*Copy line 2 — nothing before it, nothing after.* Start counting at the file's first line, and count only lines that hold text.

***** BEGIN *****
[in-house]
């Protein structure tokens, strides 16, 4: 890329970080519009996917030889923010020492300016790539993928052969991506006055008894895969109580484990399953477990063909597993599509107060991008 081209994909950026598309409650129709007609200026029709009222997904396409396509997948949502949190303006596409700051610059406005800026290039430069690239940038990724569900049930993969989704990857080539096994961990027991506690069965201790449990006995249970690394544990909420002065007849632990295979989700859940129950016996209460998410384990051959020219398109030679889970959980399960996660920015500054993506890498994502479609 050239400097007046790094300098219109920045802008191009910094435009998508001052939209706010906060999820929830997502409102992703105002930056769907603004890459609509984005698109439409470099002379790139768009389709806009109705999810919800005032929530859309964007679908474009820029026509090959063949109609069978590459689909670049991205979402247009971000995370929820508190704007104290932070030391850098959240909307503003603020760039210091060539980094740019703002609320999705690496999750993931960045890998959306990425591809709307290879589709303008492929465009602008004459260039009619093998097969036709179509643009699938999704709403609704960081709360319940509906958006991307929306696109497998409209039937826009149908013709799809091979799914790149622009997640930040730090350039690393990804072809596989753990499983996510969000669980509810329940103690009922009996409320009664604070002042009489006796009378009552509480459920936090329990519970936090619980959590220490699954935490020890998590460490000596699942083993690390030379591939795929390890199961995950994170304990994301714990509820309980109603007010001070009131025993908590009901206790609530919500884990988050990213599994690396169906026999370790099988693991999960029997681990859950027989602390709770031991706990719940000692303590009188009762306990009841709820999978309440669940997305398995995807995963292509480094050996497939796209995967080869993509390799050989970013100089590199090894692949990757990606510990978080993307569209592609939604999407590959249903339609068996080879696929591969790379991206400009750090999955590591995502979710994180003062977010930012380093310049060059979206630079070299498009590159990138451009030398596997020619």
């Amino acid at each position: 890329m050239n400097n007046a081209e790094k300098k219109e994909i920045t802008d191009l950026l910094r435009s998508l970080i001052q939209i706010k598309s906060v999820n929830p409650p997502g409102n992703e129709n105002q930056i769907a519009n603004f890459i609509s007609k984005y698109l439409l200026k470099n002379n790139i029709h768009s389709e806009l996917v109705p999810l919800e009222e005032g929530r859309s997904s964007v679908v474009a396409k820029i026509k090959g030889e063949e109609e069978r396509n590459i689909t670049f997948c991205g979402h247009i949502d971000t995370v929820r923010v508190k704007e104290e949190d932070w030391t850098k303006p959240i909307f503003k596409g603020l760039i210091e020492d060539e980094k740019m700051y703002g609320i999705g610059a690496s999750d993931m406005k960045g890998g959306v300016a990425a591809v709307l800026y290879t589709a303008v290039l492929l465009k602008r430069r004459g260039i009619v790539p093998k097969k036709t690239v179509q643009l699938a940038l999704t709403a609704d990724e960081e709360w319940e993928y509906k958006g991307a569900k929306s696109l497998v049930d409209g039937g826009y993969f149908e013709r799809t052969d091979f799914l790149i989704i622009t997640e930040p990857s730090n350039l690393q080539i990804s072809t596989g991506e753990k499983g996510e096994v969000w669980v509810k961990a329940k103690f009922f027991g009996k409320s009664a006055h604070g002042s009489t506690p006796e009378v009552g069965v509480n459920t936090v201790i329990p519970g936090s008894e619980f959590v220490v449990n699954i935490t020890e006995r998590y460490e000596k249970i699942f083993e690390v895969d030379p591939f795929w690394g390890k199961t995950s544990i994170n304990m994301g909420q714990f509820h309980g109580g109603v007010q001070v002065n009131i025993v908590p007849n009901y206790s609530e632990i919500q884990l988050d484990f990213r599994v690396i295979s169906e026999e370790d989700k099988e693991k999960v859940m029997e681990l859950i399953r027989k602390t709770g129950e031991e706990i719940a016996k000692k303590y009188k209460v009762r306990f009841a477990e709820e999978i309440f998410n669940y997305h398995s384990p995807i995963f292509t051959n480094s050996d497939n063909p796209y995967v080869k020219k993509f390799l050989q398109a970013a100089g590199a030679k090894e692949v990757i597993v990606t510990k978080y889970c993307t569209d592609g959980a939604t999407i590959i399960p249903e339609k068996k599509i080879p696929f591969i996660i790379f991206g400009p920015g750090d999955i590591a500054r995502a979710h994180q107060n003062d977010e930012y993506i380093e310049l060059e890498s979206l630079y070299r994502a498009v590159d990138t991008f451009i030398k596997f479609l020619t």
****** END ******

């Protein structure tokens, strides 16, 4: 890329970080519009996917030889923010020492300016790539993928052969991506006055008894895969109580484990399953477990063909597993599509107060991008 081209994909950026598309409650129709007609200026029709009222997904396409396509997948949502949190303006596409700051610059406005800026290039430069690239940038990724569900049930993969989704990857080539096994961990027991506690069965201790449990006995249970690394544990909420002065007849632990295979989700859940129950016996209460998410384990051959020219398109030679889970959980399960996660920015500054993506890498994502479609 050239400097007046790094300098219109920045802008191009910094435009998508001052939209706010906060999820929830997502409102992703105002930056769907603004890459609509984005698109439409470099002379790139768009389709806009109705999810919800005032929530859309964007679908474009820029026509090959063949109609069978590459689909670049991205979402247009971000995370929820508190704007104290932070030391850098959240909307503003603020760039210091060539980094740019703002609320999705690496999750993931960045890998959306990425591809709307290879589709303008492929465009602008004459260039009619093998097969036709179509643009699938999704709403609704960081709360319940509906958006991307929306696109497998409209039937826009149908013709799809091979799914790149622009997640930040730090350039690393990804072809596989753990499983996510969000669980509810329940103690009922009996409320009664604070002042009489006796009378009552509480459920936090329990519970936090619980959590220490699954935490020890998590460490000596699942083993690390030379591939795929390890199961995950994170304990994301714990509820309980109603007010001070009131025993908590009901206790609530919500884990988050990213599994690396169906026999370790099988693991999960029997681990859950027989602390709770031991706990719940000692303590009188009762306990009841709820999978309440669940997305398995995807995963292509480094050996497939796209995967080869993509390799050989970013100089590199090894692949990757990606510990978080993307569209592609939604999407590959249903339609068996080879696929591969790379991206400009750090999955590591995502979710994180003062977010930012380093310049060059979206630079070299498009590159990138451009030398596997020619």